ON BECOMING THE OPTIMAL SALESPERSON®
By Dan Caramanico
TWO WORDS NEVER TO USE ON A SALES CALL
NEVER ask the prospect what is in his or her budget. I know that sounds like heresy which violates a cardinal principal of sales. I want you to find out how much they are willing to spend. I want you to have an in depth conversation about money. I just don’t want you to use the word “budget”. The word budget sounds like a proprietary word. A “budget” is a confidential element of a profit and loss statement. So prospects are instinctively reluctant to share it with you. There is no sense in putting additional obstacles in your path. So ask the question just don’t use the word “budget”. You might say “How much were you hoping to spend”? Or “Did you have a figure in mind?” Don’t give up until you get a number, just leave the word “budget” out of the conversation.
Here’s another one for you. NEVER use the words “decision maker”. When talking to a prospect. You should never ask “so, who is the decision maker?” I know this sounds like more sales heresy. However, there are a couple of good reasons for this. First of all, everyone is a decision maker of some sort. Even the gate keeper gets to decide if you get through to the boss. Increasingly you will find that there is no one decision maker. It’s a process that companies go through for major purchases. One person researches it; another recommends it. Someone else influences the decision but doesn’t have a vote and someone (or a committee) gives final approval. It is better to ask “What is the decision process for this kind of purchase”. Or “Who is involved in the decision”. Another good reason not to ask is “Are you the decision maker?” This question can be interpreted as demeaning or it can put the prospect in an awkward position. What is she supposed to say “No, I’m just a peon around here.” Worse yet, they may claim to be the decision maker meaning that they get to decide whether the product will work in the application. You interpret that to mean that they can sign the purchase order. Later you find out that three other people have to sign off before a purchase can be authorized.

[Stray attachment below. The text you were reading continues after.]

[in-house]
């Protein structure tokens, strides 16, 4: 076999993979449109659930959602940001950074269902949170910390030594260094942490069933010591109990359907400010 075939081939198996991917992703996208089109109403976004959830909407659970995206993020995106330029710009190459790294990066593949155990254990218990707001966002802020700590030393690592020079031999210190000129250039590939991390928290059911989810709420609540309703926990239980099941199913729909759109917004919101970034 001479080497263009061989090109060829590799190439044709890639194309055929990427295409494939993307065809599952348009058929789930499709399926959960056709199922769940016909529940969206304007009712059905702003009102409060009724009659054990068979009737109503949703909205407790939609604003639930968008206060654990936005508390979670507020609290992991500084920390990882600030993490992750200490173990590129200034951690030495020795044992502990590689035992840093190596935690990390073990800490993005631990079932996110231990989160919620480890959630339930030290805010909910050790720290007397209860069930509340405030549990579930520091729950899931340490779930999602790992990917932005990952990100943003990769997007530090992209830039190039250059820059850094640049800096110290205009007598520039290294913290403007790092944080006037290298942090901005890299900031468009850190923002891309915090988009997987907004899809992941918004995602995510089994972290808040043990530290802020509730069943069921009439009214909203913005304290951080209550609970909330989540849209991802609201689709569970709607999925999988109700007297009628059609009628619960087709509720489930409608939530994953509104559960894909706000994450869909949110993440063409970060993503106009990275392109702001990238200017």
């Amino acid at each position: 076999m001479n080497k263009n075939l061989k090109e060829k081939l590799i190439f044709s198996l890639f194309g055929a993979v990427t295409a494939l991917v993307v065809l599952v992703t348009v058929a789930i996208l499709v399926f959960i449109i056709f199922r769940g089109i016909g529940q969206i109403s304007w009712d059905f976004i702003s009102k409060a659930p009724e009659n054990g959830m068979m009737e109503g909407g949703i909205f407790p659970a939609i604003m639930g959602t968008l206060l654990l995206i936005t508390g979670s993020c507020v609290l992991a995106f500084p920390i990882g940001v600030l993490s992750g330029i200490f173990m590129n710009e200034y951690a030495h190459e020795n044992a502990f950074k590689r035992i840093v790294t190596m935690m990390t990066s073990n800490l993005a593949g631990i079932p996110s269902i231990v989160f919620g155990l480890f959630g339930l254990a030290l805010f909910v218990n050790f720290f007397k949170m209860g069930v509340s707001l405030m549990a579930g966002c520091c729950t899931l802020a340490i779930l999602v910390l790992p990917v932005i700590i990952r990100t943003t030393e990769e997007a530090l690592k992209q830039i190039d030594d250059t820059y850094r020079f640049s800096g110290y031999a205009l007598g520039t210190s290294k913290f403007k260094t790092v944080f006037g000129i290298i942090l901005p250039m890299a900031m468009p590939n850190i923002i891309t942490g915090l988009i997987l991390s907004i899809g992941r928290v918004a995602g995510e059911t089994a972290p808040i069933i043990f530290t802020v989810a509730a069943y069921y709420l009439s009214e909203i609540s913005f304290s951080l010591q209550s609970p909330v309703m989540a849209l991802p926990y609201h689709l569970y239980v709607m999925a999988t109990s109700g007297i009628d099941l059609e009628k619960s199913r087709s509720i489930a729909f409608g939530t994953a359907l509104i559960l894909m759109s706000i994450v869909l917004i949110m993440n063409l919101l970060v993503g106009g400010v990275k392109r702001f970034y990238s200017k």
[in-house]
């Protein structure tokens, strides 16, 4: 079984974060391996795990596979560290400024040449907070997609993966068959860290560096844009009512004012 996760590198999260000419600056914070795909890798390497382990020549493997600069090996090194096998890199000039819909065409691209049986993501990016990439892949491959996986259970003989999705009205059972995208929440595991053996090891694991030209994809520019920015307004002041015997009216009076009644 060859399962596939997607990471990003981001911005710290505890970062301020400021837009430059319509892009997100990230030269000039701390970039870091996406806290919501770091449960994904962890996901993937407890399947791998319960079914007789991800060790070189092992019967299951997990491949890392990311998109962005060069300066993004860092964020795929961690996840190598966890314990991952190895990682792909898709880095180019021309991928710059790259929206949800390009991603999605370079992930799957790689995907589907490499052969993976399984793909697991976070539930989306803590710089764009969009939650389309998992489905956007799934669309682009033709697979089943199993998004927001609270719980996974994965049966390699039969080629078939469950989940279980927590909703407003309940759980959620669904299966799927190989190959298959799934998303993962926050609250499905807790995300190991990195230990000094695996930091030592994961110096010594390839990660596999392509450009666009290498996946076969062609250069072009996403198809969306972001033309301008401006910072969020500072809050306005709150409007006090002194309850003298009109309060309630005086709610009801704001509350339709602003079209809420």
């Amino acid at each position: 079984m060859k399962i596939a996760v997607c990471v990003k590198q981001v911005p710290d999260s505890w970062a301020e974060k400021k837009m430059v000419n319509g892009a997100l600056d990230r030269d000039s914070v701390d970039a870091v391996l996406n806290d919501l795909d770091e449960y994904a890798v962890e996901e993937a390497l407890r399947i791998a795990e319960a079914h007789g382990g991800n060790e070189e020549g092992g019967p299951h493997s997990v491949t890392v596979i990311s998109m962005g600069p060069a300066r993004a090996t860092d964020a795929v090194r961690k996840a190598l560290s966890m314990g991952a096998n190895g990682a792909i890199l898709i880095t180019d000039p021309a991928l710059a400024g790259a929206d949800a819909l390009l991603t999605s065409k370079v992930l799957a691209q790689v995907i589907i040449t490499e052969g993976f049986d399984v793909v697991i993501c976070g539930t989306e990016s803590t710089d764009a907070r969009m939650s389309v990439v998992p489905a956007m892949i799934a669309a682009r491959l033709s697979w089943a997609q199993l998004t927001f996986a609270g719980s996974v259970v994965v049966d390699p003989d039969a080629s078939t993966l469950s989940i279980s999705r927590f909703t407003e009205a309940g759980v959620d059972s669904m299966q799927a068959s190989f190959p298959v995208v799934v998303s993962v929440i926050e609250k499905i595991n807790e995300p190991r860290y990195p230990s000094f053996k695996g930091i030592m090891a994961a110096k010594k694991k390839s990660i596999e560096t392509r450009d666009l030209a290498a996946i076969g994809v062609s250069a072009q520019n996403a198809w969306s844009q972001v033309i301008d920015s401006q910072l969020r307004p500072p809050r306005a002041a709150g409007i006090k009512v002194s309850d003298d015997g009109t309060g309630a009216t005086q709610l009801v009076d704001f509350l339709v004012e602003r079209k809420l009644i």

Talk about money and uncover how decisions are made. Just don’t just don’t use the words that will elicit a misleading response or create more obstacles for you to get over.
Dan Caramanico is a salesforce development expert and he is the author of The Optimal Salesperson® One of Selling power’s top ten books for 2010. Get his weekly 1-minute video sales tips and some free sales training: http://www.optimalsalesperson.